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Electric Superman

DC Universe Classics
by Poe Ghostal

In the 1990s, as part of an effort to revitalize their older superheroes, DC Comics featured big "event" storylines such as the Death of Superman and the "Knightfall" saga. Whatever you might think of the stories, they produced characters who were both memorable and visually interesting. Three of the main players in those stories - Doomsday, Bane, and Azrael - have already been immortalized by the Four Horsemen in plastic. So it should come as no surprise we get Superman as he looked in his Blue and Red periods.

In the late 1990s, DC stripped Superman of his familiar powers and gave him a whole assortment of energy-based abilities that were intended to be a natural evolution of his powers. He also got a brand-new blue suit. And then he split into two Supermen, the blue one and a red version. It's sort of complicated.

Superman's awesome abilities were sapped completely by the star-consuming Sun-Eater! An attempt to reinstate his superpowers transformed the Man of Steel into two energy beings: the rational Superman Blue and the hotheaded Superman Red! Eventually, the equal-but-opposite Supermen were merged following a battle with the Millennium Giants. As the single Superman absorbed the rays of Earth's yellow sun, he was restored to his superpowered self.

Of course Supes reverted to his traditional costume and old-school powers; he's an icon, after all. Nonetheless, Superman Blue/Red is known well enough by fans to make for a legitimate variant (and an easy retool).

Cases of DCUC2 came with both Superman variants, packed in equal numbers. I decided to give away the red one because the blue one was the "standard" outfit of the storyline, worn for most of the outfit's run. The red one only appeared after Superman split into two beings. Like Red Tornado, Supes Blue is molded almost entirely from a single color. This gives him a more toylike feel than some of the other figures, but I like the result. It gives the figure a solid feel and presence. There does seem to be a very light wash on the limbs.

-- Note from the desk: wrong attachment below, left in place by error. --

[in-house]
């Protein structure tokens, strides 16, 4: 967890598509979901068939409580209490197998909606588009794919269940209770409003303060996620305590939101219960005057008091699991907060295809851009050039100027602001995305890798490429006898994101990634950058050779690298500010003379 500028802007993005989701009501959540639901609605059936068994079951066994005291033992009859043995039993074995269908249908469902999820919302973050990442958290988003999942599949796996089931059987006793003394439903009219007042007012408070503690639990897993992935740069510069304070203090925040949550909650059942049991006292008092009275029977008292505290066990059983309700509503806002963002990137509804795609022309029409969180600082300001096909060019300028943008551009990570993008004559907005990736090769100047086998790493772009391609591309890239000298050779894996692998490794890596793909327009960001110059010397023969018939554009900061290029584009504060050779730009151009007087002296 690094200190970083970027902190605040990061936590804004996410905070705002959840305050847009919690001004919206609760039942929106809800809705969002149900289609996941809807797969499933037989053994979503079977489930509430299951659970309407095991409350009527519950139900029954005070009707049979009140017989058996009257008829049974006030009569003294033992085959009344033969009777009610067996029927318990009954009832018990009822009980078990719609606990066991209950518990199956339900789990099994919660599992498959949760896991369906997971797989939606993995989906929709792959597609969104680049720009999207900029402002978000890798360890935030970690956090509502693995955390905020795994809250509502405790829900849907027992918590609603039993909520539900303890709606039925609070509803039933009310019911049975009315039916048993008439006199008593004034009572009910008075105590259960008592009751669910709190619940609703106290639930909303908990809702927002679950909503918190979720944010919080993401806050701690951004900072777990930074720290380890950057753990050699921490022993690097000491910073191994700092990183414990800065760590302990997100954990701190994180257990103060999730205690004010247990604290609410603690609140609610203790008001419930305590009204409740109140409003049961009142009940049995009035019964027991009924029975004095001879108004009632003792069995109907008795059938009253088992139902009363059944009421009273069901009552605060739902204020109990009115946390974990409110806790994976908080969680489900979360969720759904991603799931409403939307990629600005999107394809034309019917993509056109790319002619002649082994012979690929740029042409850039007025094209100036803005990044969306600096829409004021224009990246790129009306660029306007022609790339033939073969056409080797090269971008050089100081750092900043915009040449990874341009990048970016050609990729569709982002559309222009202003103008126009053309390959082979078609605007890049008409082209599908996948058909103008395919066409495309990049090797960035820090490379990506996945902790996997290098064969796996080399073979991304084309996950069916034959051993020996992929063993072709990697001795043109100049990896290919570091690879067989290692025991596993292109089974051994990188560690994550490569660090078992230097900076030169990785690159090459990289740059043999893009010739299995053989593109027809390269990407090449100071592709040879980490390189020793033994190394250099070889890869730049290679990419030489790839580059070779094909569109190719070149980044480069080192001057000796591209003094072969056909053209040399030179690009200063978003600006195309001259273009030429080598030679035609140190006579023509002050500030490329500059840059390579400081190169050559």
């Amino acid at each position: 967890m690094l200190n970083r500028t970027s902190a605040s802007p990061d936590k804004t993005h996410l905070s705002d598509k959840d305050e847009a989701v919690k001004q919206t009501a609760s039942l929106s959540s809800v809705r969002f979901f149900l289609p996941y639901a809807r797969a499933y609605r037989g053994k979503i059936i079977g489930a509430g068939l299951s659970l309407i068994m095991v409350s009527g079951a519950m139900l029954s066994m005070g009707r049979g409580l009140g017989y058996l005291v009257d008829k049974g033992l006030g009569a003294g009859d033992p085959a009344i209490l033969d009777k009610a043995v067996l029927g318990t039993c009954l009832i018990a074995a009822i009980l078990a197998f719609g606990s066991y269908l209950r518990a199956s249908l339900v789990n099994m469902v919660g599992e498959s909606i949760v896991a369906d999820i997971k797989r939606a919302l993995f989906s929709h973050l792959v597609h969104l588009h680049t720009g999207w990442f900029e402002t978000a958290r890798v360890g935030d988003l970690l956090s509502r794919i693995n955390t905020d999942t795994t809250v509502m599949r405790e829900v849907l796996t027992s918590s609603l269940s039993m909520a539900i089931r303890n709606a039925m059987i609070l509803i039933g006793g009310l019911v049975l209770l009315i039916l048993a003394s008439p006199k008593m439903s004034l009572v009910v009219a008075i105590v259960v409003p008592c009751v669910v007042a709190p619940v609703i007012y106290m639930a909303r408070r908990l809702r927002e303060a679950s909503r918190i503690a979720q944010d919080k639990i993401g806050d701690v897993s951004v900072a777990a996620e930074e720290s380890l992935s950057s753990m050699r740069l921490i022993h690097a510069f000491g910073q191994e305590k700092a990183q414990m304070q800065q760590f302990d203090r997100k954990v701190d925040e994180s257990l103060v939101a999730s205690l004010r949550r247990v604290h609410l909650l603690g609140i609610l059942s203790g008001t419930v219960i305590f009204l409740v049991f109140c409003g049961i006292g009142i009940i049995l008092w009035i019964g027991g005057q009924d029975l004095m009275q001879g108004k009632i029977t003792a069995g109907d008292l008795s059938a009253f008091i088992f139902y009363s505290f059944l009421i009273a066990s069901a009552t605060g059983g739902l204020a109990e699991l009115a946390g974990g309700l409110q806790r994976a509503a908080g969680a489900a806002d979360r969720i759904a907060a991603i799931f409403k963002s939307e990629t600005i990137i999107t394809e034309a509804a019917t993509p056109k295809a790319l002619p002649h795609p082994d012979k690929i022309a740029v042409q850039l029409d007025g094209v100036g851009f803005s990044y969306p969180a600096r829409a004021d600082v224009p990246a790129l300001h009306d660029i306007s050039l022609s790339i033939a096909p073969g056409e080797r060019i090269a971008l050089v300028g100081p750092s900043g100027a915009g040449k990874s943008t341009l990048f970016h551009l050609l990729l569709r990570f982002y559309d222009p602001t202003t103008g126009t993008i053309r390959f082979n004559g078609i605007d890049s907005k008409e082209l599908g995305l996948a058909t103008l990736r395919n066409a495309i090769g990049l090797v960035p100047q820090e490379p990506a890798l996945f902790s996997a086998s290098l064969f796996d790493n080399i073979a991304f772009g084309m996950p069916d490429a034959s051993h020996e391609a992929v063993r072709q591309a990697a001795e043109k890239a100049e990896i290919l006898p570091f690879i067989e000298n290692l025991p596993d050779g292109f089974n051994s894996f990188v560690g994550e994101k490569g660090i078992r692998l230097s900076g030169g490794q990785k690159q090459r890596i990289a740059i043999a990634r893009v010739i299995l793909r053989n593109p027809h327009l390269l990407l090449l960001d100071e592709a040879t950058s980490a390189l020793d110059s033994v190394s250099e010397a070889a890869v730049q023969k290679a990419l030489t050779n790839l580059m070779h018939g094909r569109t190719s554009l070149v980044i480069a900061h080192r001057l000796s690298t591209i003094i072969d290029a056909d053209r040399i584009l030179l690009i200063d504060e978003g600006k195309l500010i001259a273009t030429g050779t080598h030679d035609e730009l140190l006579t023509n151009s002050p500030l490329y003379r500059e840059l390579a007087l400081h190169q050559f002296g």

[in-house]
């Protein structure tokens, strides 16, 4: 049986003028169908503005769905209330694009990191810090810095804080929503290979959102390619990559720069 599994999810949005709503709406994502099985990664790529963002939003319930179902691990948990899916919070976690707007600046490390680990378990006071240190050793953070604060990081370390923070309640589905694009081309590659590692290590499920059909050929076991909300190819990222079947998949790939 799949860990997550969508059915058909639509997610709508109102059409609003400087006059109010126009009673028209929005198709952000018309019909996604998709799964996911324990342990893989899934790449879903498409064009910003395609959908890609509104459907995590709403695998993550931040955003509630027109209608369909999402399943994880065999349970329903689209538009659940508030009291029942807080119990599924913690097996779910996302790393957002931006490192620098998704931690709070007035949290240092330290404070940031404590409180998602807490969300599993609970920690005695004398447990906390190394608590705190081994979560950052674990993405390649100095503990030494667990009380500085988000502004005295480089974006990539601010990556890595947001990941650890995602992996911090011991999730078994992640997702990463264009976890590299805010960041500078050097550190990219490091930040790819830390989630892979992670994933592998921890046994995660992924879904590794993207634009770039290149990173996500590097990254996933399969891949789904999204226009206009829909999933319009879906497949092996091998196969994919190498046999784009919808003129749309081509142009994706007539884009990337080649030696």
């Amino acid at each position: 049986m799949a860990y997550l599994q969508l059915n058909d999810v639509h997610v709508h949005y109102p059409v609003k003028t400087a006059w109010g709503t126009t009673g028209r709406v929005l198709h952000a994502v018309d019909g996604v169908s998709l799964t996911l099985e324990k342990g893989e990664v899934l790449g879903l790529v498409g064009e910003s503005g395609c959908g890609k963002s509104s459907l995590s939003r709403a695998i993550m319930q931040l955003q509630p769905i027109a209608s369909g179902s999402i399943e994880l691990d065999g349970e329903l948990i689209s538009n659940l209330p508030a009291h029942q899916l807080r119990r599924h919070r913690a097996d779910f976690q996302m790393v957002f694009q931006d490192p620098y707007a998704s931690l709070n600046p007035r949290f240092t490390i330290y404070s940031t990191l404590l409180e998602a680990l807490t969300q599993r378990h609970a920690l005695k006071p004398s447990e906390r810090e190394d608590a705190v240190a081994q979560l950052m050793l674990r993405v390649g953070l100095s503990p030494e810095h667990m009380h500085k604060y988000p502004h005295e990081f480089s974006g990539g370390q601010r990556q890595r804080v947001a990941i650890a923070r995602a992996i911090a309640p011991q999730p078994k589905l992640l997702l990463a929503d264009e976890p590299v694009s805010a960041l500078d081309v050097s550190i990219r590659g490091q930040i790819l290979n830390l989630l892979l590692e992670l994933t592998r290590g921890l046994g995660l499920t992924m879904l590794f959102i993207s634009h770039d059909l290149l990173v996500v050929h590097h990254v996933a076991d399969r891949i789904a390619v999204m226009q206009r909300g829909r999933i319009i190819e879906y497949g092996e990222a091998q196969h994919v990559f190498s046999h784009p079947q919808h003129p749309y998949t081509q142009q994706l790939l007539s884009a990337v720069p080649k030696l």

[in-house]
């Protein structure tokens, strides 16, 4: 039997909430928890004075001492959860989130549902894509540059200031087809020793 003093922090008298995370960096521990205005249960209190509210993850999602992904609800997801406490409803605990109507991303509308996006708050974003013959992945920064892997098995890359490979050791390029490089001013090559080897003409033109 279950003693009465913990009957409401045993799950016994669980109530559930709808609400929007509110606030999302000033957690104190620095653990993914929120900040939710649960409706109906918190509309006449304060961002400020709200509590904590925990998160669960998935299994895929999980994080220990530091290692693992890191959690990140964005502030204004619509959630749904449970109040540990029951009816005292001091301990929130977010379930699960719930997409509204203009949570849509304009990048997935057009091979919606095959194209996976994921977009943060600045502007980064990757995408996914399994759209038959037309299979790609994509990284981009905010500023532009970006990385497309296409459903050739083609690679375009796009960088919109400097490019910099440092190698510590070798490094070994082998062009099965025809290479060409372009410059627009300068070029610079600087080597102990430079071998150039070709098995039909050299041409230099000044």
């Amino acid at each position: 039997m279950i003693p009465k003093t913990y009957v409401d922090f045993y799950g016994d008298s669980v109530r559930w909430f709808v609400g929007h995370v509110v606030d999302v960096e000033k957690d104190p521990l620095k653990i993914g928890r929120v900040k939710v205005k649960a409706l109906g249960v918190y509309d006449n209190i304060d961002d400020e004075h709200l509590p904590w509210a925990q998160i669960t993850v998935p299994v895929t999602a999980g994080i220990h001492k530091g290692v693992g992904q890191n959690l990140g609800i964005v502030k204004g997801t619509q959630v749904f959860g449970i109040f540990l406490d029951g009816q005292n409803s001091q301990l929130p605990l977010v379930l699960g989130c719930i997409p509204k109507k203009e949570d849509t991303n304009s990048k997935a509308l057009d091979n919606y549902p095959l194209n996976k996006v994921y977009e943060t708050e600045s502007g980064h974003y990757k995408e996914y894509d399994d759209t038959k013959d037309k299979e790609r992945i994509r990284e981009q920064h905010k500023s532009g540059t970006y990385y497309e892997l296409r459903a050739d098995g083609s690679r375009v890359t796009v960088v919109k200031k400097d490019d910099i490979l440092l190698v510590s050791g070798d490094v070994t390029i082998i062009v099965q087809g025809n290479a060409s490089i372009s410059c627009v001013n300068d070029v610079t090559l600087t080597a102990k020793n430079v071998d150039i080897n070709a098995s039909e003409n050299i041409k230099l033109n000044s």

The body sculpt uses the same sculpt as Batman, Red Tornado, and Orion from the first series, and it has even fewer bells and whistles than those figures did. Supes is rocking a full-body spandex suit with some headgear. The only new sculpting is the head, which features a good rendition of Clark's chiseled American good looks.

The paint, as mentioned, is limited to the white markings and the details on the head. For a mass-market figure, it's all done quite well. My only complaint is the tendency of the paint to scrape and bunch up around the h-joint of the hips when the leg is rotated out horizontally, an issue which seems to happen with several DCUC figures. As a rather generic figure, Superman has the standard DCUC articulation: balljoints at the neck and shoulders, hinge joints at the elbows, knees, ankles and abdomen, post-hinge joints at the hips (for balljoint-style range of motion), and swivel joints at the wrists, biceps, thighs and waist.

Supes is a wee bit light in the accessory department. You could count the blue energy attachment on his back as an accessory, though it isn't removable. His two crackling-energy wrist gauntlets are, however. They're all molded in clear blue plastic, and there's the modified "electric" S-symbol he had on his chest repeated in the center of the blue flames on the back. I'm usually not a fan of sculpted energy or flames, but leave it to Mattel and the Horsemen to create something that actually works well. Of course, he also comes with Gorilla Grodd's left arm.

While Supes Blue isn't exactly the most popular character choice for an action figure, he's an excellent example of one. Whatever you might think of the concept, he makes for a pretty neat action figure.

-- 09/07/08

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